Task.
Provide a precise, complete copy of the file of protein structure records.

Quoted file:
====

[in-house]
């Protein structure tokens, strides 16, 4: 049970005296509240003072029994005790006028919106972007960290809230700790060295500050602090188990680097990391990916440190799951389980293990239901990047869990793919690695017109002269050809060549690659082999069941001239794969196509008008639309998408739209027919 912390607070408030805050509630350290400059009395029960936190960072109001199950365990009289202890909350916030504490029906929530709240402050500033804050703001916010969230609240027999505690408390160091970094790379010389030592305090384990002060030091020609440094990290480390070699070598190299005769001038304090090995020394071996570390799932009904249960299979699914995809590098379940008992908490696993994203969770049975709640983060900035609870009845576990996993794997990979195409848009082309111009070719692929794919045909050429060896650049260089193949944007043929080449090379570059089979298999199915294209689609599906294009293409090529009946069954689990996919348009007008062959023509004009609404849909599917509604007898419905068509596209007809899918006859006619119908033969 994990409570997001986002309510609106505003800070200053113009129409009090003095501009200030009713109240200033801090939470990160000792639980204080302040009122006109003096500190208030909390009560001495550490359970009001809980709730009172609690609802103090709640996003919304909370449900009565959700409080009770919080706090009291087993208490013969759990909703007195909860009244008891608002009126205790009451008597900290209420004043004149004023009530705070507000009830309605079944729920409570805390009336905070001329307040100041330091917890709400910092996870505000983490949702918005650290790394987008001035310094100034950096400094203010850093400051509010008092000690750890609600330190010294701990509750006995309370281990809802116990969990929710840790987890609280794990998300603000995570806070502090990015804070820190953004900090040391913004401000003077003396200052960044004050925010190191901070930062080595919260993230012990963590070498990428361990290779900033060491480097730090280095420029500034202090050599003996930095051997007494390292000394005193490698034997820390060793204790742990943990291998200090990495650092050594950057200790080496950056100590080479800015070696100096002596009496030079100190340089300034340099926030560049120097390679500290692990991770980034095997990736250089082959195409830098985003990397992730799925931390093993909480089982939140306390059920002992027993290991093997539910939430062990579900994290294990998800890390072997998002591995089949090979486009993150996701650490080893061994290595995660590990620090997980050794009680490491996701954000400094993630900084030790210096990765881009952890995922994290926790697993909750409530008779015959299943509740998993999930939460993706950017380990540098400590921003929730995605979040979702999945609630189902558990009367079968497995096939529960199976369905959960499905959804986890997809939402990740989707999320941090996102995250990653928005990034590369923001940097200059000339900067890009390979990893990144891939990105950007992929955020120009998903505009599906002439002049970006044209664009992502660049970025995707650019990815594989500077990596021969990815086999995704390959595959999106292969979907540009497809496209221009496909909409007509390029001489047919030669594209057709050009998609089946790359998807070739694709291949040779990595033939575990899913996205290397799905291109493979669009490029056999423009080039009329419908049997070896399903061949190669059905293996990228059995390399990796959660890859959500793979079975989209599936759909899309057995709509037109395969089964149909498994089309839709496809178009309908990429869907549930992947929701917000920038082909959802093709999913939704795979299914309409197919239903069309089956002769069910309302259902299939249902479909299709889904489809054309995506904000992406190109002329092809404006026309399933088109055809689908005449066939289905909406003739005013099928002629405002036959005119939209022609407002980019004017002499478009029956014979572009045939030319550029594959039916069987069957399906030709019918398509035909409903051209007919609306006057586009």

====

[in-house]
């Protein structure tokens, strides 16, 4: 049970005296509240003072029994005790006028919106972007960290809230700790060295500050602090188990680097990391990916440190799951389980293990239901990047869990793919690695017109002269050809060549690659082999069941001239794969196509008008639309998408739209027919 912390607070408030805050509630350290400059009395029960936190960072109001199950365990009289202890909350916030504490029906929530709240402050500033804050703001916010969230609240027999505690408390160091970094790379010389030592305090384990002060030091020609440094990290480390070699070598190299005769001038304090090995020394071996570390799932009904249960299979699914995809590098379940008992908490696993994203969770049975709640983060900035609870009845576990996993794997990979195409848009082309111009070719692929794919045909050429060896650049260089193949944007043929080449090379570059089979298999199915294209689609599906294009293409090529009946069954689990996919348009007008062959023509004009609404849909599917509604007898419905068509596209007809899918006859006619119908033969 994990409570997001986002309510609106505003800070200053113009129409009090003095501009200030009713109240200033801090939470990160000792639980204080302040009122006109003096500190208030909390009560001495550490359970009001809980709730009172609690609802103090709640996003919304909370449900009565959700409080009770919080706090009291087993208490013969759990909703007195909860009244008891608002009126205790009451008597900290209420004043004149004023009530705070507000009830309605079944729920409570805390009336905070001329307040100041330091917890709400910092996870505000983490949702918005650290790394987008001035310094100034950096400094203010850093400051509010008092000690750890609600330190010294701990509750006995309370281990809802116990969990929710840790987890609280794990998300603000995570806070502090990015804070820190953004900090040391913004401000003077003396200052960044004050925010190191901070930062080595919260993230012990963590070498990428361990290779900033060491480097730090280095420029500034202090050599003996930095051997007494390292000394005193490698034997820390060793204790742990943990291998200090990495650092050594950057200790080496950056100590080479800015070696100096002596009496030079100190340089300034340099926030560049120097390679500290692990991770980034095997990736250089082959195409830098985003990397992730799925931390093993909480089982939140306390059920002992027993290991093997539910939430062990579900994290294990998800890390072997998002591995089949090979486009993150996701650490080893061994290595995660590990620090997980050794009680490491996701954000400094993630900084030790210096990765881009952890995922994290926790697993909750409530008779015959299943509740998993999930939460993706950017380990540098400590921003929730995605979040979702999945609630189902558990009367079968497995096939529960199976369905959960499905959804986890997809939402990740989707999320941090996102995250990653928005990034590369923001940097200059000339900067890009390979990893990144891939990105950007992929955020120009998903505009599906002439002049970006044209664009992502660049970025995707650019990815594989500077990596021969990815086999995704390959595959999106292969979907540009497809496209221009496909909409007509390029001489047919030669594209057709050009998609089946790359998807070739694709291949040779990595033939575990899913996205290397799905291109493979669009490029056999423009080039009329419908049997070896399903061949190669059905293996990228059995390399990796959660890859959500793979079975989209599936759909899309057995709509037109395969089964149909498994089309839709496809178009309908990429869907549930992947929701917000920038082909959802093709999913939704795979299914309409197919239903069309089956002769069910309302259902299939249902479909299709889904489809054309995506904000992406190109002329092809404006026309399933088109055809689908005449066939289905909406003739005013099928002629405002036959005119939209022609407002980019004017002499478009029956014979572009045939030319550029594959039916069987069957399906030709019918398509035909409903051209007919609306006057586009």